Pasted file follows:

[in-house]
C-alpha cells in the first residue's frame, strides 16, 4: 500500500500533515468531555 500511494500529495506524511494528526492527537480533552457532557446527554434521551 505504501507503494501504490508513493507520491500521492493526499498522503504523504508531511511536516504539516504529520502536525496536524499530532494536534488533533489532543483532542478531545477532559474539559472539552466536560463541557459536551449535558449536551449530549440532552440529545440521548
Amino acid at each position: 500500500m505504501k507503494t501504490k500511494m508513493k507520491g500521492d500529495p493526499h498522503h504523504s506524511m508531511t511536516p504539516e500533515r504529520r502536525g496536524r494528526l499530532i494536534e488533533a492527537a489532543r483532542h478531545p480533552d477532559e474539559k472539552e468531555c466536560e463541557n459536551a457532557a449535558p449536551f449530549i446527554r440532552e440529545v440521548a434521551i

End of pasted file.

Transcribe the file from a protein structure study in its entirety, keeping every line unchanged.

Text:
[in-house]
C-alpha cells in the first residue's frame, strides 16, 4: 500500500500533515468531555 500511494500529495506524511494528526492527537480533552457532557446527554434521551 505504501507503494501504490508513493507520491500521492493526499498522503504523504508531511511536516504539516504529520502536525496536524499530532494536534488533533489532543483532542478531545477532559474539559472539552466536560463541557459536551449535558449536551449530549440532552440529545440521548
Amino acid at each position: 500500500m505504501k507503494t501504490k500511494m508513493k507520491g500521492d500529495p493526499h498522503h504523504s506524511m508531511t511536516p504539516e500533515r504529520r502536525g496536524r494528526l499530532i494536534e488533533a492527537a489532543r483532542h478531545p480533552d477532559e474539559k472539552e468531555c466536560e463541557n459536551a457532557a449535558p449536551f449530549i446527554r440532552e440529545v440521548a434521551i